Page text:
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I think I have a proper understanding of the general procedure, but I'm having difficulty manipulating my inequality so that I can isolate $n$ by itself. Sadly I wasn't given many examples to model my answer on.

Prove that $\displaystyle\lim_{n\to\infty}\frac{n+1}{n^2+1}=0$

So I'm given $L=0$. I then look at the inequality

$$\left| \frac{n+1}{n^2+1}-0\right|<\epsilon$$

but I have no idea how to isolate $n$. The best I can come up with, which may be the right idea, is to use another function $f$ such that


and then work with that. But my idea of using $f=\lvert n+1\rvert$ seems to have me a bit stuck too.

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Nowhere in your start of the proof do you use $N$. Do you understand that $N$ and $n$ are different in $\epsilon-N$ proofs? – Thomas Andrews Sep 28 '13 at 15:21
Given $\epsilon>0$ you need an $N$ such that for all $n>N$, $$\left|\frac{n+1}{n^2+1}\right|<\epsilon$$ – Thomas Andrews Sep 28 '13 at 15:26
Also, when writing a function $f$, you really ought to write :$$\frac{n+1}{n^2+1}<f(n)<\epsilon$$ Writing $f<\epsilon$ makes $f$ look like $f$ is a constant... – Thomas Andrews Sep 28 '13 at 15:36
I was aware of those things, actually.. I was just trying to be concise in my question. I was getting specifically to the point I was having trouble with... but I think I solved it thanks to one example I found buried deep in my textbook. I posted it below. – agent154 Sep 28 '13 at 16:18
Well, one reason to write longer is to make clear what you understand. People on M.SE have a lot of different experience levels, so when you skip crucial stuff or use odd notation, we have to guess if you understand it. Verbosity is not a crime. Indeed, it leads to better answers because people can tell what you know and what you don't know. Nothing is aided by writing $f$ instead of $f(n)$, or by confusing $n$ and $N$ in your text. – Thomas Andrews Sep 28 '13 at 16:29

Since the given sequence is positive for all $n\geq 1$, we can drop the absolute value signs.

Consider the inequality: \begin{equation*} \frac{n+1}{n^2+1}<\epsilon \end{equation*} This is a messy inequality, as solving for $n$ would be rather difficult. Instead we shall find an upper bound for the numerator $(n+1)$ and a lower bound on the denominator $(n^2+1)$ so that we can construct a new sequence $f_{n}$ such that $$\frac{n+1}{n^{2}+1}<f_{n}<\epsilon.$$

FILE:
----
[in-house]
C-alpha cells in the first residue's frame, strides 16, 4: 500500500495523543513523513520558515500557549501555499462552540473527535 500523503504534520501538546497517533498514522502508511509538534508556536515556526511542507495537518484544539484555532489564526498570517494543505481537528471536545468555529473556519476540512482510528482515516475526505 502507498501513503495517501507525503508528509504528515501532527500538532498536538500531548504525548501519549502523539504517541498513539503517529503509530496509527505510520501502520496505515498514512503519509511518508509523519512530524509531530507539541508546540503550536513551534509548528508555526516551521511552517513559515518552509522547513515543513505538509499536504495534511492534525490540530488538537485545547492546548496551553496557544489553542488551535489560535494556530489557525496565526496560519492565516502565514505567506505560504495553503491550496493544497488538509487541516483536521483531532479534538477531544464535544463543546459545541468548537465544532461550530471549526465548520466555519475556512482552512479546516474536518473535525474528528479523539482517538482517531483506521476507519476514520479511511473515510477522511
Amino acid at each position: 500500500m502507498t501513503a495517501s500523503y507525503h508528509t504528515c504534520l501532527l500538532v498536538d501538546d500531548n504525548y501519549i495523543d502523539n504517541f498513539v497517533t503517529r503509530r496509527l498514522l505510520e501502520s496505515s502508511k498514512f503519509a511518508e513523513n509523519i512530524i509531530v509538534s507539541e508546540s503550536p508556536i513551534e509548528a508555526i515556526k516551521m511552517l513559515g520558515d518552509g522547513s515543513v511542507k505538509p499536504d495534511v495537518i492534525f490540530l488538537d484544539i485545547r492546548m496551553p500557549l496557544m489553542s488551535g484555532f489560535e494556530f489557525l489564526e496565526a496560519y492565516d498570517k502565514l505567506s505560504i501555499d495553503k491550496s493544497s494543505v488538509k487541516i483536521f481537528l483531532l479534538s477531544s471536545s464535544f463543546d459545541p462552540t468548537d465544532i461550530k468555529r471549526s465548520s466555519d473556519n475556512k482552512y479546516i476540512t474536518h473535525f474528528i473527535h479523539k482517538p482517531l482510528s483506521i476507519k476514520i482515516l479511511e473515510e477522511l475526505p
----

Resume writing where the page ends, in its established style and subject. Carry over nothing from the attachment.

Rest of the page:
Since $n+1$ behaves like $n$ at very large numbers, we shall try to find a value for $b$ such that $bn>n+1$. And since $n^{2}+1$ behaves like $n^{2}$ for very large numbers, we shall try to find a value for $c$ such that $cn^{2}<n^{2}+1$. $n+1<n+n=2n$ and $n^{2}+1>\frac{1}{2}n^{2}$ for all $n\geq 1$.

Now, consider the new inequality: \begin{align*} \frac{n+1}{n^{2}+1}<\frac{2n}{\frac{1}{2}n^{2}}<\frac{4}{n}<\epsilon \end{align*} We have \begin{equation*} \frac{4}{n}<\epsilon\iff \frac{4}{\epsilon}<n \end{equation*}

Let $\displaystyle N(\epsilon)=\lfloor4/\epsilon\rfloor$. Therefore, $\forall \epsilon>0,\ \exists N(\epsilon)=\lfloor4/\epsilon\rfloor\ni\forall n>N(\epsilon)$ \begin{align*} \frac{n+1}{n^{2}+1}&<\frac{4}{n}<\frac{4}{N(\epsilon)+1}<\frac{4}{4/\epsilon}=\epsilon \end{align*}

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Yes, this works. – Thomas Andrews Sep 28 '13 at 16:24
+1 good solution. Using the lower bound $n^2 + 1 > n^2$ in stead of $n^2 + 1 > \frac12 n^2$ would be more efficient, but it doesn't really matter. – 6005 Sep 28 '13 at 16:24
Thanks. I was actually concerned about that myself, because it seemed my prof was writing that on the board... or maybe I thought he did, as I was writing it in my notes. – agent154 Sep 28 '13 at 16:24

Hint: Show that $0<\frac{n+1}{n^2+1}<\frac{1}{n-1}$.

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I'm sorry - I really don't understand what I'm supposed to do based on that hint. This is my first time trying to do this on my own so I don't have much of a foothold on the procedure yet. – agent154 Sep 28 '13 at 15:09
Sorry, I always try to start with a hint. – Thomas Andrews Sep 28 '13 at 15:34
Maybe you should try to prove that $$\lim_{n\to\infty}\frac{1}{n-1} =0?$$ – Thomas Andrews Sep 28 '13 at 15:45
Does my proposed solution below work? – agent154 Sep 28 '13 at 16:21
Yes, your solution works. In my solution $N(\epsilon)=1+\lfloor 1/\epsilon\rfloor$. So if $n>N$ then $n-1>1/\epsilon$ so $\frac{1}{n-1}<\epsilon$. – Thomas Andrews Sep 28 '13 at 16:26

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